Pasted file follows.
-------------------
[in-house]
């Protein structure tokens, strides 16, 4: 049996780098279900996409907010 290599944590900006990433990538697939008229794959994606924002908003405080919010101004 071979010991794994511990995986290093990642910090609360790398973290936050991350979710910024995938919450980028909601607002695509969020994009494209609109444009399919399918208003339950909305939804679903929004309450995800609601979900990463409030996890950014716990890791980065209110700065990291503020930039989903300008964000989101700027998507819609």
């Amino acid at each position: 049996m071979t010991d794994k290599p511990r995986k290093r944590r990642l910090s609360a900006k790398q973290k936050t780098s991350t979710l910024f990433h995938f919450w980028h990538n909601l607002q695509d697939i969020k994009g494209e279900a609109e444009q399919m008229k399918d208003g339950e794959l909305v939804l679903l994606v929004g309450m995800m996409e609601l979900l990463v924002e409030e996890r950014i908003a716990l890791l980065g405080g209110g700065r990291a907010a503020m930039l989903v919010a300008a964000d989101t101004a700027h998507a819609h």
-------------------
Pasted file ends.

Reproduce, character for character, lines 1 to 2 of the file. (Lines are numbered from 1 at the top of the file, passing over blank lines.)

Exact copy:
[in-house]
């Protein structure tokens, strides 16, 4: 049996780098279900996409907010 290599944590900006990433990538697939008229794959994606924002908003405080919010101004 071979010991794994511990995986290093990642910090609360790398973290936050991350979710910024995938919450980028909601607002695509969020994009494209609109444009399919399918208003339950909305939804679903929004309450995800609601979900990463409030996890950014716990890791980065209110700065990291503020930039989903300008964000989101700027998507819609």